One of the top heels in the business, Valentine established a reputation as a partier who lived hard and worked hard, perhaps forming his most notorious tandem with “Nature Boy” Ric Flair, who had teamed with Valentine’s father until the 1975 airplane crash that paralyzed “The Champ” and ended his wrestling career. Mid-Atlantic booker George Scott saw that Greg was a carbon copy of his dad, working the same stiff, rugged style, and having a unique charisma. When he was first brought in, however, he was billed as Johnny’s brother, since the promotion didn’t want fans knowing that Johnny Valentine, the territory’s top draw, was nearly 50 years old at the time of the plane crash.

The pairing of Valentine and Flair was a natural. Their bloody defeat of “Minnesota Wrecking Crew” Gene and Ole Anderson for the NWA world tag-team belts on Christmas night 1976 at the Greensboro Coliseum set the stage for one of the greatest runs in Mid-Atlantic history. “Ric was probably the wildest, strangest, most multi-talented person that I’ve ever run across, and I could never repeat some of the things that really went on (behind the scenes),” says Valentine. We were hard workers and we really respected the business. Back in those days it was like being rock ‘n’ roll stars. We got even beyond that.

“I don’t know how Ric still does it. I couldn’t do it anymore because I couldn’t schmooze Vince. I got sick of that game. It wasn’t just about Hulk Hogan and Roddy Piper. I was there, too, and I brought some realness to the sport when they were just doing damage to it and making everything goofy. There was room for me, and there’s still room for that seriousness. That’s what it has to go back to, because ratings are way down.”

Valentine played a major role in the WWF’s national expansion during the mid-‘80s and was a top attraction as part of “The Dream Team” with Brutus “The Barber” Beefcake, managed by Johnny Valiant. He later dyed his hair black and joined forces with Honky Tonk Man as the Elvis-inspired duo of “Rhythm and Blues,” managed by Jimmy Hart.

During the past decade Valentine has worked mostly on independent shows. If anything, he says, he had gotten even farther away from his Christian upbringing.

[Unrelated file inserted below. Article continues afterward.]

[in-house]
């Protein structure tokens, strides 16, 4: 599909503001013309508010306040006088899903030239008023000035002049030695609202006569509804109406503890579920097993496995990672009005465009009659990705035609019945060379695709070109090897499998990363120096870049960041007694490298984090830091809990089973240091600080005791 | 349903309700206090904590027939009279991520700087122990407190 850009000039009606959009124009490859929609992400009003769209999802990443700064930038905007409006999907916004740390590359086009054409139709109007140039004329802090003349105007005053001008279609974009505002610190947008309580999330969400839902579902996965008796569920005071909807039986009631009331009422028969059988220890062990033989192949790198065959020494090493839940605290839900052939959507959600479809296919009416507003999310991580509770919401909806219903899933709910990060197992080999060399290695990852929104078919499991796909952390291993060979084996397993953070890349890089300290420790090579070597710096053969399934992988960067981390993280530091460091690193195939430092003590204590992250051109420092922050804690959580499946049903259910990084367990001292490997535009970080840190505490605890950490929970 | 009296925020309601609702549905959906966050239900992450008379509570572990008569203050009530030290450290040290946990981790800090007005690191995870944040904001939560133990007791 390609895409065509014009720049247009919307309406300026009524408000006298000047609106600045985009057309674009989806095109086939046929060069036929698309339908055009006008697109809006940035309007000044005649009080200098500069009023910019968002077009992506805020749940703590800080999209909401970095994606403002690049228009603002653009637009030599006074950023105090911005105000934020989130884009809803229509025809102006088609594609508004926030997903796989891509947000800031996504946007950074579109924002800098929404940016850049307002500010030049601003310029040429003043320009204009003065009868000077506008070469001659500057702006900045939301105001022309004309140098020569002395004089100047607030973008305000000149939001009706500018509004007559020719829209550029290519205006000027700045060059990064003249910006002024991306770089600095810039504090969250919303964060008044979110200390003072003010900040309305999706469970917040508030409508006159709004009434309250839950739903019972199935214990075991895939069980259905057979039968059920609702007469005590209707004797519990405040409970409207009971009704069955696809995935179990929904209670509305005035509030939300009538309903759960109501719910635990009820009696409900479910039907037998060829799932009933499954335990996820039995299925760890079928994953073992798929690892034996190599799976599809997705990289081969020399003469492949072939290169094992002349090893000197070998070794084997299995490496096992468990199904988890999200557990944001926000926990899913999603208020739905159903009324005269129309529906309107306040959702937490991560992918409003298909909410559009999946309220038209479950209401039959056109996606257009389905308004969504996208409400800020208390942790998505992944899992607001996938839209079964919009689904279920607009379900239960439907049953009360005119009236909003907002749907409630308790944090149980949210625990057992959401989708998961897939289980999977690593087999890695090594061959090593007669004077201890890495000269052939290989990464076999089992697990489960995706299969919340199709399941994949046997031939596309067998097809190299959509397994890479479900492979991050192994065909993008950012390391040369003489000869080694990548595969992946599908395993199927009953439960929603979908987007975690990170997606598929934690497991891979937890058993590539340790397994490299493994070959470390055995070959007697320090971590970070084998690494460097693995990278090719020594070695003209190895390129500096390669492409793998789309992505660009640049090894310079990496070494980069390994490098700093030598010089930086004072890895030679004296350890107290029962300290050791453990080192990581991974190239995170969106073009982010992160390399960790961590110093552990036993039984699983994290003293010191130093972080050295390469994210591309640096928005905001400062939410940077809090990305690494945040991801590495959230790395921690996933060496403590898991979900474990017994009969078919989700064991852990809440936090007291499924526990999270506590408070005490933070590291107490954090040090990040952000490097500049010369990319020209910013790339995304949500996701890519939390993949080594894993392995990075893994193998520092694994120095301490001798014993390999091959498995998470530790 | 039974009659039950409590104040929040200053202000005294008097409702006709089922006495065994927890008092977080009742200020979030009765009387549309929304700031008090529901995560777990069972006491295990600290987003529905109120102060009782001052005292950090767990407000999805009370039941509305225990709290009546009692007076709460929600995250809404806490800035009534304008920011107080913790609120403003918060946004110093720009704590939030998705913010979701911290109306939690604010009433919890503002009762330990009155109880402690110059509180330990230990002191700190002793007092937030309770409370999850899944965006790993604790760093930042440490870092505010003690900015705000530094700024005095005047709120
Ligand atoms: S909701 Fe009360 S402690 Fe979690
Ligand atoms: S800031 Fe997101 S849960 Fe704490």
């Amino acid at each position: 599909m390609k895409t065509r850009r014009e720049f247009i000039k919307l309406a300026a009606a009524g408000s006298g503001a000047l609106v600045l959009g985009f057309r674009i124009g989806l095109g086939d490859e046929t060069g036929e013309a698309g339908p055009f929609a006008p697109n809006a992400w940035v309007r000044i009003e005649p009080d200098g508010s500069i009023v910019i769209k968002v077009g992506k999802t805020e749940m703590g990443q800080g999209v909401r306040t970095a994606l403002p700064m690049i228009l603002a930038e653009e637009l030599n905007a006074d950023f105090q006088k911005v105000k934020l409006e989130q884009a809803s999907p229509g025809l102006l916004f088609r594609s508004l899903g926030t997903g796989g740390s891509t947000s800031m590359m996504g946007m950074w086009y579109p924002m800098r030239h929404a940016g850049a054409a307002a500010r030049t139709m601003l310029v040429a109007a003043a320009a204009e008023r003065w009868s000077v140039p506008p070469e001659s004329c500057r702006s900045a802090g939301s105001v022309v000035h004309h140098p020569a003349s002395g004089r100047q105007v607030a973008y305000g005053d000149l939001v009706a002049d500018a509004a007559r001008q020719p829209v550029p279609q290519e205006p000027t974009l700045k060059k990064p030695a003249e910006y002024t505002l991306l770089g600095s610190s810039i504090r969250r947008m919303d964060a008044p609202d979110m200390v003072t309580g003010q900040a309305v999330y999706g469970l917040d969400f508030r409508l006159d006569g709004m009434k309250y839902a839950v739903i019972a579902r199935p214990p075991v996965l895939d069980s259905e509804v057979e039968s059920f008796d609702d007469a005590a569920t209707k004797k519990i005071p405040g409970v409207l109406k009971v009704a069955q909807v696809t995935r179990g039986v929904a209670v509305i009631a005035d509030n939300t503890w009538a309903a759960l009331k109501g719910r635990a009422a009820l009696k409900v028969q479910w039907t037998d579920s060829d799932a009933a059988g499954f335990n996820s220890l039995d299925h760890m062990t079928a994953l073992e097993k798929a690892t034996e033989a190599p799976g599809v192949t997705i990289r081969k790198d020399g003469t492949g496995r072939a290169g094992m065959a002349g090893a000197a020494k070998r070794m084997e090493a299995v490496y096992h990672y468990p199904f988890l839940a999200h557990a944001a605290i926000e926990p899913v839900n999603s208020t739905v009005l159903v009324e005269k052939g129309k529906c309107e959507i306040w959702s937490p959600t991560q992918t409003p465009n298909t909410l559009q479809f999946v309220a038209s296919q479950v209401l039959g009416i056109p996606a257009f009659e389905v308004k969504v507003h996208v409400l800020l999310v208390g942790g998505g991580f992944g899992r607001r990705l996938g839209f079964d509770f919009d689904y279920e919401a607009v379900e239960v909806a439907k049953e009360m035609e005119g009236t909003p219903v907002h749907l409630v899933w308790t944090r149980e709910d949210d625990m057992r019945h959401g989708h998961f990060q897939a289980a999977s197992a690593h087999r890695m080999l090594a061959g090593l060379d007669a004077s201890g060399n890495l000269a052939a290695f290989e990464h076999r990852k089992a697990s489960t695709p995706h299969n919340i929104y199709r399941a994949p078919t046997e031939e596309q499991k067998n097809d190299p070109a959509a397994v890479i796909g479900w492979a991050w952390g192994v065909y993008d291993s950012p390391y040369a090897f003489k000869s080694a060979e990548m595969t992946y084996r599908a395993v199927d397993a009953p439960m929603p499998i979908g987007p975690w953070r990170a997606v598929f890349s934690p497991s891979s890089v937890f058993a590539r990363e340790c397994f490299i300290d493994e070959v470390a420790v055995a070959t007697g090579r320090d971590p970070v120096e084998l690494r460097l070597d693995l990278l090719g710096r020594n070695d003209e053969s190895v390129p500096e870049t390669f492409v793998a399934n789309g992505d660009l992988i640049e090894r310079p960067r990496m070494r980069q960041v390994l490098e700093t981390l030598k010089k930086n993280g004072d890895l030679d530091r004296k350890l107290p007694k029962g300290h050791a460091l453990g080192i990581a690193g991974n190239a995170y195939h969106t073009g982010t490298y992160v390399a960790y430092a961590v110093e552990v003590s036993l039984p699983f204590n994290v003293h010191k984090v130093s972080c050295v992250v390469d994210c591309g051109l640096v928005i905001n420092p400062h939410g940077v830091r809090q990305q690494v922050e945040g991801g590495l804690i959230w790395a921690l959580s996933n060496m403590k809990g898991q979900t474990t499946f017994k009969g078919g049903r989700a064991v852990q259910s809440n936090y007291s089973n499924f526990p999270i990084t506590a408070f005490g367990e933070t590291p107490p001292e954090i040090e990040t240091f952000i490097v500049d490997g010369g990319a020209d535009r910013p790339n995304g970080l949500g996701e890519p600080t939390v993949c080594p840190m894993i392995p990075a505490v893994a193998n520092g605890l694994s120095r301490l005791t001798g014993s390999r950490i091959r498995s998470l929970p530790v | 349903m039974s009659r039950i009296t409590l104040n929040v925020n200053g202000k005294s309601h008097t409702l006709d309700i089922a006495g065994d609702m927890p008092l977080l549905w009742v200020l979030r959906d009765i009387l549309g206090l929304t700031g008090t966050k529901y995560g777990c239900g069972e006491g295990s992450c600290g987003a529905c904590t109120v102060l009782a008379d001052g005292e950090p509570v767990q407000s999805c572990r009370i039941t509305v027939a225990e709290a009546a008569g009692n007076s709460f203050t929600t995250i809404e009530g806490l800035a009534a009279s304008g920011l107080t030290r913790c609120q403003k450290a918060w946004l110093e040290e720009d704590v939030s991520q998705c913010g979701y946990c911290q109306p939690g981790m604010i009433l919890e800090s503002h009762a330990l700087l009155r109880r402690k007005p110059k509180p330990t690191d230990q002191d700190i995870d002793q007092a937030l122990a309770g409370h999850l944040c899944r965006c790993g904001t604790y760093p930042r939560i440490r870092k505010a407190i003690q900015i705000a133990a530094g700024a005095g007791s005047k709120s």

“I turned to drugs just to numb myself,” says Valentine. “I’d work these small shows and walk around like a zombie. I wasn’t anywhere near a church or thinking about anything in that direction. It was wild how I’d gotten so far away from talking to God. I remember one night I got so messed up that I thought I was going to die. I talked to God and told him I’d never do it again. That’s when I finally started cleaning up.

“I made lots of money and I never really suffered any serious injuries. I was very blessed. When I look at all these guys who I came up with who have since passed away … I was like a rock ‘n’ roll star who did every wild thing imaginable. But there’s nothing better than Jesus Christ in your life. I was so bitter, and I worried all the time. But I’m a changed man.” Valentine also says that his dad, who died in April 2001 at the age of 72, was saved toward the end of his life.

“My dad began going to church the last five years of his life. There was a preacher right across the street (from where he lived). That was great. And my stepmother, Sharon, is a great Christian woman. The last time I saw my dad was in a hospital, and I’m not sure if he knew I was there. He had been in the hospital for the last months of his life and was on a lot of pain medicine. His brain was gone, but he still gave me a grip. And I know God took him to a better spot. I just wish he could have been here to see what God has done in my life.”

Valentine will be in the Lowcountry June 27 for Miles Road Baptist Church’s annual Family Fun Night. The event, which is free and open to the public, will begin at 6 p.m. and will feature food, refreshments, games and a wrestling exhibition featuring such names as Valentine, “Boogie Woogie Man” Jimmy Valiant, Ricky Morton of The Rock ‘N’ Roll Express, The Barbarian and George South. The church is located at 816 Miles Road in Summerville.

Valentine, who headlined many shows at the old County Hall during the ‘70s and ‘80s, has many fond memories of wrestling in Charleston.

“I remember the promoter, Henry Marcus, and the old building that had no air conditioning. It was one of the hottest places I’ve ever wrestled. I virtually thought I was dead a couple of times. They’d pack us behind the stage in those dressing rooms. I remember Wahoo (McDaniel) being on one side, and me and Flair on the other side, way up on the third story, and we’d open all the windows just to be able to breathe. But it was a great era, and I was glad to be part of it.”

Valentine adds that he still has some unfinished business with WWE, however, claiming that the company owes him royalties. He says he hasn’t received any royalties in five years, but was assured after recently calling the office that he would be getting some.

“They did call me right back, and said they didn’t have my address, although it’s been the same for 20 years. We’ll see what they do. I never signed away my royalties. They owe me some money. But I don’t want to throw stones at anybody. I was very bitter for a long time because I let Vince get to me. But when I got saved last August, I’m not bitter anymore.”

Mike Mooneyham can be reached by phone at (843) 937-5517 or by e-mail at [email protected]. He is the co-author of “Sex, Lies and Headlocks: The Real Story of Vince McMahon and the World Wrestling Federation,” published by Crown. For more wrestling news, check out